According to Dr. George Pauli, Associate Director of Science Policy, FDA Office of Food Additive Safety, the regulations mandated in 1958 assume that all plastics migrate toxins into the food they contact. Migration is the movement of free toxins from plastic into the substances they contact - in this case it's your food. The manufacturer must "prove" that the migrations fall within an acceptable range.[3] I agree with the assumption of migration from all plastics, but I find a critical disparity between the level of science employed by the regulations and the current scientific knowledge regarding the levels at which they migrate and the effects they can have. In particular, I am more concerned with extremely low concentrations. There is also a conflict of interest in allowing the manufacturer to submit its own testing to the FDA as proof of anything. We invite the fox into the hen house and are surprised when there's nothing left but eggshells and feathers.


Vaccine Exposures to Thimerosal (Mercury) & Premature Puberty

A new study, "Thimerosal Exposure & Increasing Trends of Premature Puberty in the Vaccine Safety Datalink", published in the most recent issue of the peer-reviewed Indian Journal of Medical Research, confirms a significant association in American children between an increasing rates of premature puberty and increasing exposure to mercury from Thimerosal-containing childhood vaccines.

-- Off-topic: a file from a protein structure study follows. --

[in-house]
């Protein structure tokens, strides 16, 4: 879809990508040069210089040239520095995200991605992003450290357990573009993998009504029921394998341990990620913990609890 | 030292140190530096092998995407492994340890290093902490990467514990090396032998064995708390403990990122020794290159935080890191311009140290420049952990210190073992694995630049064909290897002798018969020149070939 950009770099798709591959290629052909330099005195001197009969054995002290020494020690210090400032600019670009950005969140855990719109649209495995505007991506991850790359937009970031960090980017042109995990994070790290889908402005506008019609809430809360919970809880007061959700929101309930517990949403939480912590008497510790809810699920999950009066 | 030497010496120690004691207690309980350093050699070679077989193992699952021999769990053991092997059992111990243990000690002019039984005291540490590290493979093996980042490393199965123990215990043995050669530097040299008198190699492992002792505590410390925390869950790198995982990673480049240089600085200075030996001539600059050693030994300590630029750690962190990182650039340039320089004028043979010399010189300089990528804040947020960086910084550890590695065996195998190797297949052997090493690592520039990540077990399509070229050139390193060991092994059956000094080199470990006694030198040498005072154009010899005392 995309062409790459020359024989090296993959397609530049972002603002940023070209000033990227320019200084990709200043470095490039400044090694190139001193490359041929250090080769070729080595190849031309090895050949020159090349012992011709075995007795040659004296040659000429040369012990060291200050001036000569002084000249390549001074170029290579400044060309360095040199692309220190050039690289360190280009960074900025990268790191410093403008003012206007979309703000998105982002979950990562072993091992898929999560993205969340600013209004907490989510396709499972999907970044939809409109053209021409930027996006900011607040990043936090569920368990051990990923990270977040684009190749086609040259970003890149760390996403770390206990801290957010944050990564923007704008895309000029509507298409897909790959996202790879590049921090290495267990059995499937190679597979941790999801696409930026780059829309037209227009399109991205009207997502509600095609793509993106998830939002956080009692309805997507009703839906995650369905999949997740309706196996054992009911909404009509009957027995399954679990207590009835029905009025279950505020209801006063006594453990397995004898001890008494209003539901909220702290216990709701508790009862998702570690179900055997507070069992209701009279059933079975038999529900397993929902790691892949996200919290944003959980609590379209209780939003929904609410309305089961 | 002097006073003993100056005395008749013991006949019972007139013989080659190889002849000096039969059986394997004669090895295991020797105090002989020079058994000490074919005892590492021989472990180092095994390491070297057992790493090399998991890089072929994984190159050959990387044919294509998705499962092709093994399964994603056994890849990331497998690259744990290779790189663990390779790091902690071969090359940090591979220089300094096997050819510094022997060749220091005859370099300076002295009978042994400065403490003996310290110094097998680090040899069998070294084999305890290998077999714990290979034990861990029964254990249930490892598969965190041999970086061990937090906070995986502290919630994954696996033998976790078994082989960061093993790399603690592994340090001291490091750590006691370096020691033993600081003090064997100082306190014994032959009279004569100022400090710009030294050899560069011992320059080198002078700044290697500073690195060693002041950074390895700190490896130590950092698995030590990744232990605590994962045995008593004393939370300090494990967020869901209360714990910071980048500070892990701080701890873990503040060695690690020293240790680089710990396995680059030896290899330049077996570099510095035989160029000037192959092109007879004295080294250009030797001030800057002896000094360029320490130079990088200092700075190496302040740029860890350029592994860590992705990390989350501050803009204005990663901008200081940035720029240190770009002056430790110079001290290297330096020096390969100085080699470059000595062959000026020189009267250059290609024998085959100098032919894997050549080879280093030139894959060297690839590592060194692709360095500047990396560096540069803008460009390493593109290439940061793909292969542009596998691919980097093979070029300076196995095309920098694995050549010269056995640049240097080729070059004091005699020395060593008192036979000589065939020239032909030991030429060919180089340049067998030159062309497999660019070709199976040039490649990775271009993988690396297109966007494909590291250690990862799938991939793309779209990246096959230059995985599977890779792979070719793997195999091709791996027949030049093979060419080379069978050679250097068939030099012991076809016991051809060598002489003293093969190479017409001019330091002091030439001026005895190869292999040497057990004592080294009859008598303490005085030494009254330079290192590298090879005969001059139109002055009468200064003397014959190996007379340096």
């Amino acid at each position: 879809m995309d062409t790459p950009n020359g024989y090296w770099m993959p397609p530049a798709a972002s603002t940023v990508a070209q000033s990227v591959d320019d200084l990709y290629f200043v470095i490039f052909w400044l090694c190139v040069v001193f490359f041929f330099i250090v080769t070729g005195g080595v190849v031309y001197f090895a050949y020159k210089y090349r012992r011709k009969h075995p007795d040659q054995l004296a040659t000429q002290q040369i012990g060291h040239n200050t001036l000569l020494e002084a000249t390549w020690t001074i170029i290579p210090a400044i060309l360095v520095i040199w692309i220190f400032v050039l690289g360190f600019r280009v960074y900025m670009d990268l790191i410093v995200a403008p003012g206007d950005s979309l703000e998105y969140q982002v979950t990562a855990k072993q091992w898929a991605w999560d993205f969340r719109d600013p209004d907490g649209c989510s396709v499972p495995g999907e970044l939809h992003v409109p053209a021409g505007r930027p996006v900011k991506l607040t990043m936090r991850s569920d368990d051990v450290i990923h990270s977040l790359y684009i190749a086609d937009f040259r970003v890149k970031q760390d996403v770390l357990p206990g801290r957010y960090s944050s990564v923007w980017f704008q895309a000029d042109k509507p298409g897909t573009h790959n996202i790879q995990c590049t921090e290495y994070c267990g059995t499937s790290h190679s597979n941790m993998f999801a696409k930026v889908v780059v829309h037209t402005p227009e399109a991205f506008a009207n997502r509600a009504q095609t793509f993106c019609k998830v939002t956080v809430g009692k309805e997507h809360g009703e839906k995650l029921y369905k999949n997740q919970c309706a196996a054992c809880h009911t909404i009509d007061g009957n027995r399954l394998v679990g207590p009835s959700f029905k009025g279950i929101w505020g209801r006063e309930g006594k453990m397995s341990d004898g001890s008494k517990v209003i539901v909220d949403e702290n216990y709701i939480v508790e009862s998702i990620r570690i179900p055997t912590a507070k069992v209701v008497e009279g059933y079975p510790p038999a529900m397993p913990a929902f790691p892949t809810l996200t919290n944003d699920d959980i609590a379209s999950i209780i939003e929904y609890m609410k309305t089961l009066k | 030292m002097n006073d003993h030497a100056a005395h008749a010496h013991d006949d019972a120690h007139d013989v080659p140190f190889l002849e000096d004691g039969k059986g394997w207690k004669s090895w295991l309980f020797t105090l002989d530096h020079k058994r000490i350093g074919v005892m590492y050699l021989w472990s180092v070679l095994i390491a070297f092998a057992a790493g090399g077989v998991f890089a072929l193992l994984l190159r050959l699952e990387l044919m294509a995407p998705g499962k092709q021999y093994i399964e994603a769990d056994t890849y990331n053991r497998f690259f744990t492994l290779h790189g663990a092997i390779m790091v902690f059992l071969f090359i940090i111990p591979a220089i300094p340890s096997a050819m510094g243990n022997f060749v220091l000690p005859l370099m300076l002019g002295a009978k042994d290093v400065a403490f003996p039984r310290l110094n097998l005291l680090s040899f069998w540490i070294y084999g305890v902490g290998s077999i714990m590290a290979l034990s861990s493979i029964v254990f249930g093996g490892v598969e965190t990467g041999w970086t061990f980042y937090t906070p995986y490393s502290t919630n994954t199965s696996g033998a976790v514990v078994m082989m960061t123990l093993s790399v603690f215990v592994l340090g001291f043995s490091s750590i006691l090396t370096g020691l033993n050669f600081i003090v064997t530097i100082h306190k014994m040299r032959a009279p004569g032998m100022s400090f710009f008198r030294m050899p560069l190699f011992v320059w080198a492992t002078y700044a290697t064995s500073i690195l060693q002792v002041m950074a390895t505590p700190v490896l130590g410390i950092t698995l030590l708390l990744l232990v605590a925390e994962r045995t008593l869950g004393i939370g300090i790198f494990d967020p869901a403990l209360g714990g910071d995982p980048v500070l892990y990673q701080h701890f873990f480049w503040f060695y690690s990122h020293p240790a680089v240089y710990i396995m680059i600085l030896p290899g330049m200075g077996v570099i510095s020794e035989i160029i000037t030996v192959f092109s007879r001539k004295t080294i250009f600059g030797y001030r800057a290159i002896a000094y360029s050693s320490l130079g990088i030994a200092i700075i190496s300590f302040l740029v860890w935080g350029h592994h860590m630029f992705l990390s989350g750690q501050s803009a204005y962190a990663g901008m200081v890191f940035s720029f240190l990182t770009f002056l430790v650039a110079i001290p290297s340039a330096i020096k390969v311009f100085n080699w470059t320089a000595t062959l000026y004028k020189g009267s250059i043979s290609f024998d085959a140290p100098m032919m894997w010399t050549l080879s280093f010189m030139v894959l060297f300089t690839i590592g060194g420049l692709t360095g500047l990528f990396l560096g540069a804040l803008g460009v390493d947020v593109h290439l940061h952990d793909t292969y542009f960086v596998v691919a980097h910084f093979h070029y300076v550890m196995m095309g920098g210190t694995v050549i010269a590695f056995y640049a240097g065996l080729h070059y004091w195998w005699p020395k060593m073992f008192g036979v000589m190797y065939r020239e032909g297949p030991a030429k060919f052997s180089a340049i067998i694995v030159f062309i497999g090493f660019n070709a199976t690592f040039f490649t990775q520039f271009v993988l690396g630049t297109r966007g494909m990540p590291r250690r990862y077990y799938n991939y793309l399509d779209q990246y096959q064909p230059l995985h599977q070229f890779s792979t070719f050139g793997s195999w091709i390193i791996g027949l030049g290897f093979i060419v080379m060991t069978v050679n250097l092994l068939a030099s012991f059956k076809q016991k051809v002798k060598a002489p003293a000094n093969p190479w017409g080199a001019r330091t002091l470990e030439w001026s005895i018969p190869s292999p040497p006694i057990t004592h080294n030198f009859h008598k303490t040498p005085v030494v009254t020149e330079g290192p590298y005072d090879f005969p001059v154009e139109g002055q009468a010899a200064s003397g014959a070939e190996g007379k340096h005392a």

Premature puberty (or precocious puberty) is characterized by sexual developmental before the age of eight in girls, and age 10 in boys. While the early onset of puberty may seem fairly benign, in fact, it can cause problems when hormones trigger changes in growth patterns. Further, children with the condition may feel rejected by their friends and socially isolated. Many of these children, especially the boys, are much more aggressive than others of their own age, leading to behavioral problems both at home and at school.

During the past decade, possible advancement in timing of puberty has been reported in the US. Recently, attention has been paid to the possible role of endocrine-disrupting chemicals on the timing of puberty. The US Agency for Toxic Substances and Disease Registry (ATSDR) of the US Centers for Disease Control and Prevention (CDC) reported that mercury is a known endocrine disruptor and it adversely affects the steroid synthesis pathway in animals and humans.